Immigration never simply began. By the true definition of the word, every human being is an immigrant. Recent studies have shown that the species considered “modern humans” evolved completely in Africa and made their way across the globe from there. There were other hominid species occupying other areas of the globe at the time of early humans’ exodus of Africa, though those species’ origins are virtually untraceable as they died out tens of thousands of years ago. In theory, those early humans were immigrants into the lands of the Neanderthals and Cro-Magnons that occupied the areas they spread to. Especially in the case of Neanderthals, the early humans’ ability to speak and communicate allowed them to become the dominant species, with the Neanderthals dying out as a result. National Geographic’s Genographic Project has traced early human migration routes through DNA groups, tracing the journeys of ancient peoples. As far as science can discern, human migration began around 200,000 years ago, though that is only speaking of the species Homo Sapien ("Atlas of Human History").

There are a few theories of the first humans to inhabit North America. The most scientifically legitimate and generally accepted, the Bering land bridge. During the last glaciation, the water level of the world’s oceans was significantly lower than it is today, so much so that what is now the Bering strait was a land mass connecting North America and what is now Russia. Hunter-Gatherer type civilizations would have become trapped in the continent by the expanding  ice sheet, they would go on to become the tribes that existed in North America that existed for thousands of years. They remained generally isolated from Eurasia, Africa, and South America, until the area was “discovered” by European explorers. The history of the Americas is usually told beginning with early European explorers,  though they were not a source of cultural or economic development in these “new” continents , nor did they establish communication between the eastern continents and the western ones.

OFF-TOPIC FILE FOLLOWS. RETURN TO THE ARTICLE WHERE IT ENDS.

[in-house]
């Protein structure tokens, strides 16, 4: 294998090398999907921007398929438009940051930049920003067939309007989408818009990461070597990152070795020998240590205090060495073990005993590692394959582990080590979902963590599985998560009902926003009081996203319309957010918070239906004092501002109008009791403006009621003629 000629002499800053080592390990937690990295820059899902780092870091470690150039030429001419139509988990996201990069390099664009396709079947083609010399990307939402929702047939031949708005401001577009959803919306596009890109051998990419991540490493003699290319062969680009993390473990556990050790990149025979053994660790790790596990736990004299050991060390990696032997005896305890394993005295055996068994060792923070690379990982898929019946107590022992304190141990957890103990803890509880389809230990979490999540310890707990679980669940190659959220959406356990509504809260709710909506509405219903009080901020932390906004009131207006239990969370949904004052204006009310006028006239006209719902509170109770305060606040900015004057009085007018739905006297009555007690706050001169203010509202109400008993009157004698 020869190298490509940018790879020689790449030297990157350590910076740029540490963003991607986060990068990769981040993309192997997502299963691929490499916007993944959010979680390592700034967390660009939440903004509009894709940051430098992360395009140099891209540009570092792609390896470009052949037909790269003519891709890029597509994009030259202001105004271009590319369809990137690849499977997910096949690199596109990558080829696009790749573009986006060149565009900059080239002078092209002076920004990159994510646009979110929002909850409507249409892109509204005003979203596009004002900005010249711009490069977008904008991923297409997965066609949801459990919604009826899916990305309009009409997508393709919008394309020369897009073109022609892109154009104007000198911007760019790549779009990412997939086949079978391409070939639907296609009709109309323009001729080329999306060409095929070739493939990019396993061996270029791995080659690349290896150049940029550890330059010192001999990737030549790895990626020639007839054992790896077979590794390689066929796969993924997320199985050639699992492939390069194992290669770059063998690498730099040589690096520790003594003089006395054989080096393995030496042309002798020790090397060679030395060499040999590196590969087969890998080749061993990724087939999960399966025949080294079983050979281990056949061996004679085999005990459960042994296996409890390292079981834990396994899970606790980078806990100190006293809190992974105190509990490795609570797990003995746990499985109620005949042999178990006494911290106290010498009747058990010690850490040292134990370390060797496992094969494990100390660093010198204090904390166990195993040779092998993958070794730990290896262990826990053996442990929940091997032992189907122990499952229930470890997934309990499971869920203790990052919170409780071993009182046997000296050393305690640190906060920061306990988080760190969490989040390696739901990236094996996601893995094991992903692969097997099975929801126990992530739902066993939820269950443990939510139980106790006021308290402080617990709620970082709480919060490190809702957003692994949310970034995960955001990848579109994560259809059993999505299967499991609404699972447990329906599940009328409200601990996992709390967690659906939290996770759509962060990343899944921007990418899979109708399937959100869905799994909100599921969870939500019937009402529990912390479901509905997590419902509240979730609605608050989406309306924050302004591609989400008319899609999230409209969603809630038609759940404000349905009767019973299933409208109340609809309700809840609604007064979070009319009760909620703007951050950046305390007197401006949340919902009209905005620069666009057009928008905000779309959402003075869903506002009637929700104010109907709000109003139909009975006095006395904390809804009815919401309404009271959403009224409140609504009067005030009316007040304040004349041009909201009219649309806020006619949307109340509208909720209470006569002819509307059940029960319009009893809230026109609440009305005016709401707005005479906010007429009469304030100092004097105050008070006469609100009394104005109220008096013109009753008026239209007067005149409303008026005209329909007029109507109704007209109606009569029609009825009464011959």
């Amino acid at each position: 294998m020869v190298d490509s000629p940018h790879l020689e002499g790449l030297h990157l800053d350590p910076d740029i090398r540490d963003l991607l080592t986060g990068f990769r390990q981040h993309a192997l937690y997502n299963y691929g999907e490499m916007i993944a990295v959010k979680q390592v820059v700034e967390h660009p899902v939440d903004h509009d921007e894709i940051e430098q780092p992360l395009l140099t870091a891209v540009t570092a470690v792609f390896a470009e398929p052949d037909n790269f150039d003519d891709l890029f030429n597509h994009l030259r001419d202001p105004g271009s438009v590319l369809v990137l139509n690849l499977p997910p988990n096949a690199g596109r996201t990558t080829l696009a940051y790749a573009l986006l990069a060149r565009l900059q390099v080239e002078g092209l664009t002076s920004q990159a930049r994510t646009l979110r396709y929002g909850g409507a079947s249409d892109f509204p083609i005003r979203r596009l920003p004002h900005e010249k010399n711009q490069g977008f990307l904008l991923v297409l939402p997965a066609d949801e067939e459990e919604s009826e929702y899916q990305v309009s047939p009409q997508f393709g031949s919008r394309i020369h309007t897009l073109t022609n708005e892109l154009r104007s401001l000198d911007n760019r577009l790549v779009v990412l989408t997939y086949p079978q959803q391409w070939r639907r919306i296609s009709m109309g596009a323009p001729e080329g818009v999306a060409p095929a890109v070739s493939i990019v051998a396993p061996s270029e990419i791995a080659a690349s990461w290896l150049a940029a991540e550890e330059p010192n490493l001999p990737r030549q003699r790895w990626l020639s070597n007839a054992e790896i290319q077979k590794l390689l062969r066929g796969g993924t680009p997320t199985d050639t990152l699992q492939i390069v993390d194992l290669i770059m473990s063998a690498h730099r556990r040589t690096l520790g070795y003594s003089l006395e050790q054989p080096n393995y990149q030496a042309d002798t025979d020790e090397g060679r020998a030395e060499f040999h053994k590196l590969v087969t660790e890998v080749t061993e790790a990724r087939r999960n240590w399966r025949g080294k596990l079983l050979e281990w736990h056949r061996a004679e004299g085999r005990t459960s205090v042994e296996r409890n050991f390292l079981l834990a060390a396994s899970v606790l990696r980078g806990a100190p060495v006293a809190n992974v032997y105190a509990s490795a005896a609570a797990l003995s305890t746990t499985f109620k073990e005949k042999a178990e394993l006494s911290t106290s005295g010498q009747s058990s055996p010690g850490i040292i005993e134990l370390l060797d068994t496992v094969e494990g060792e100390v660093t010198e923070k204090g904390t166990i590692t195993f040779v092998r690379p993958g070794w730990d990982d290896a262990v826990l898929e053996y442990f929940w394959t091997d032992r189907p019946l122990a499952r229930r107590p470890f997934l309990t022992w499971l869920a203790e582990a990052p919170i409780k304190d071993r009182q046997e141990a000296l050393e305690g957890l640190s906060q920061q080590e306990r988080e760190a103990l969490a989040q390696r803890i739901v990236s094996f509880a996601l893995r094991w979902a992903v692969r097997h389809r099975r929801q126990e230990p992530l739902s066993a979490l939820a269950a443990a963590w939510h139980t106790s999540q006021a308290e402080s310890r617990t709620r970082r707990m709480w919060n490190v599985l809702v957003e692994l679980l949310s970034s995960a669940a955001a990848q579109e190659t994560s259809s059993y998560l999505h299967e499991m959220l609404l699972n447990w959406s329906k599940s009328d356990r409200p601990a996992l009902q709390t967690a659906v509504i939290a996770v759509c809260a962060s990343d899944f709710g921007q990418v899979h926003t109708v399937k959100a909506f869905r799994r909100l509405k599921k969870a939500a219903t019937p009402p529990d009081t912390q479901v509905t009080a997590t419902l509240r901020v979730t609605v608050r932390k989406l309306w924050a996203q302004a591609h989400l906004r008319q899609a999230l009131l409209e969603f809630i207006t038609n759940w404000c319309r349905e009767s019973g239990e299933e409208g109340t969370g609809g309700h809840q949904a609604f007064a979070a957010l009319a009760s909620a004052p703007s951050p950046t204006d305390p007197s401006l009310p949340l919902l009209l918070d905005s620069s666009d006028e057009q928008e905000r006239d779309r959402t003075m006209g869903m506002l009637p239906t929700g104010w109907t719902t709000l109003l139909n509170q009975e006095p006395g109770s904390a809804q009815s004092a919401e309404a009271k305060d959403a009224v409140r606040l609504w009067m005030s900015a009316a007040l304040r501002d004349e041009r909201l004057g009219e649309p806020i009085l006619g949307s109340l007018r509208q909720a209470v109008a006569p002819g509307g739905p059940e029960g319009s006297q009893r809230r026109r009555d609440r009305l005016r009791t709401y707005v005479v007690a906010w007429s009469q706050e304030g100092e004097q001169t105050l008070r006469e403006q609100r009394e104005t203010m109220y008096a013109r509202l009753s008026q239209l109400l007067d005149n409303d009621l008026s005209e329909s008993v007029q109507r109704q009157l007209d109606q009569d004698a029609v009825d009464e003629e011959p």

Many of the explorers were violent and militant in their entrance to the continent, driven by the promise of natural resources and an ample supply of human lives to overtake and sell. They were foreigners who came to a new area in search of their fortunes (and many other, more sinister things) yet they did not think of themselves as immigrants, but as rightful owners of the land.

The same mentality was still evident in colonizers many years later. The Spaniards destroyed many civilizations and smaller tribes all along the Gulf Coast  and as far south as the Amazon. The British  colonies eventually grew and created what became the United States, never considering themselves to be immigrants, though they were people in a new land seeking freedom, opportunity, and happiness.  Although the culture and function of the colonies were largely British, the populous included Dutch, French, Germans, and Scots-Irish.  All of these groups shared similar religions, customs and cultural elements.  Eurocentrism  ran deep in the minds of early European colonizers, who truly believed that they were not immigrants, but discoverers. Later on, Europeans coming to America to fill the new British colonies were not made to think twice about their right to be there ("Colonial Activity").